Maryn McKenna at CIDRAP has published a startling account of a 2007 case: Avian, human flu coinfection reported in Indonesian teen. Excerpt:
An Indonesian teenager has been brought forward as a case of simultaneous infection with seasonal and avian strains of influenza—a possibility that health planners have long warned could give rise to a pandemic flu strain.
In a paper presented today at the International Conference on Emerging Infectious Diseases, Vivi Setiawaty of Indonesia's Center for Biomedical and Pharmaceutical Research and Development described the case of a 16-year-old girl who was tested for flu in Jakarta in April 2007 under a flu-surveillance system established in 2005 by the Indonesian Ministry of Health.
The girl, who had been experiencing flu symptoms for several days, was only mildly ill, with a 100.5ºF fever, sore throat, cough, headache, and body aches, but no difficulty breathing and no signs of pneumonia. (Case reports of H5N1 patients in countries such as Thailand have described more dramatic clinical presentations.)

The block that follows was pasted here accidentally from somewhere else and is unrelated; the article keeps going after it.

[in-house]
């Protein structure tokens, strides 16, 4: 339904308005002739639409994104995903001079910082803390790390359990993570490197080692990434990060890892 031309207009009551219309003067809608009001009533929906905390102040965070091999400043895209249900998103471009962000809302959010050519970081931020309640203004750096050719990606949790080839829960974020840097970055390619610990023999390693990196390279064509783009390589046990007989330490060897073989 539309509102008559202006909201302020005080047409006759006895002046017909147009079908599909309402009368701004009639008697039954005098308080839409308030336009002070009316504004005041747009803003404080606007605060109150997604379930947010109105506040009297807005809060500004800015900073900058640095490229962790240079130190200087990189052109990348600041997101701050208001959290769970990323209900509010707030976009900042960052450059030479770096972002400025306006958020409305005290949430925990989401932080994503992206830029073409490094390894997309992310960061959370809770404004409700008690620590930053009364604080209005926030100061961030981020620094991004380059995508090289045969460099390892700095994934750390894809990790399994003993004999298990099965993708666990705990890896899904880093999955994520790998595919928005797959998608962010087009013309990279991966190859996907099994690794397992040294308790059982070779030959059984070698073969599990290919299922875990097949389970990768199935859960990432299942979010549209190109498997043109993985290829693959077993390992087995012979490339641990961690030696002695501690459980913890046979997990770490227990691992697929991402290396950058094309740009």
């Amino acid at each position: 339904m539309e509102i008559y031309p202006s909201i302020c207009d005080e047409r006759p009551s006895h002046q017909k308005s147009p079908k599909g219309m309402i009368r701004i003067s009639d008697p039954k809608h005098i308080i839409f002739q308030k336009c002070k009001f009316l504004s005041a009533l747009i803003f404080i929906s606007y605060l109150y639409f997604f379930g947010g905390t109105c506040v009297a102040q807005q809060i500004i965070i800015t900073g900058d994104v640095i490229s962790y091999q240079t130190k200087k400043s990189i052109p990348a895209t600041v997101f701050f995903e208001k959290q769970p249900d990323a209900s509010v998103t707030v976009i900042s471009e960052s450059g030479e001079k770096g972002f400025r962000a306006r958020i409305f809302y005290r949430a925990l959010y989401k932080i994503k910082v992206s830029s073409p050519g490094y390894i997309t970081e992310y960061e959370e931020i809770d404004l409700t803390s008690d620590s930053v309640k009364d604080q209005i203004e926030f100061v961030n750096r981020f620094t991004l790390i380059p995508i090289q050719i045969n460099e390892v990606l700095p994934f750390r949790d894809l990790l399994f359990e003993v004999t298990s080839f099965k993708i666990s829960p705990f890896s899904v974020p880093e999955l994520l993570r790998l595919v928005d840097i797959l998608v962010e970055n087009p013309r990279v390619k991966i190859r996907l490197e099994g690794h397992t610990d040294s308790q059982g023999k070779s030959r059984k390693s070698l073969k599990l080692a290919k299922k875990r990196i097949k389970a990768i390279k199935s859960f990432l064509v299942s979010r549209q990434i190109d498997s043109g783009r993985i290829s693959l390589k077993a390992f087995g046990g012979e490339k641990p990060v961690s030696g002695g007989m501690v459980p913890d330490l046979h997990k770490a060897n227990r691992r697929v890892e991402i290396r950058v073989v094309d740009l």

Throat and nasal-swab samples that were taken on the 6th day of her symptoms tested positive by reverse-transcriptase polymerase chain reaction (RT-PCR) for both avian influenza H5N1 and the seasonal flu strain H3N2 at the Indonesian National Institute of Health Research and Development. Serology test results were less clear. Antibody titers from serum samples taken the 6th day provided a weak indication of H5N1 infection (titer of 1:10) but were negative for H3N2; convalescent sera, on the other hand, gave a strong indication of H3N2 infection (titer of 1:640) but were negative for H5N1.
CIDRAP hopes to have more details on March 18.
This item is based on the abstract of the report, and the case raises a lot of questions: Was this an accurate diagnosis? Why did it take so long to be reported? What's the condition of the teenager now?
And if she tested positive for H5N1, why wasn't she reported? The only similar case I can find from April 2007 is this one, from April 10—a 15-year-old who died.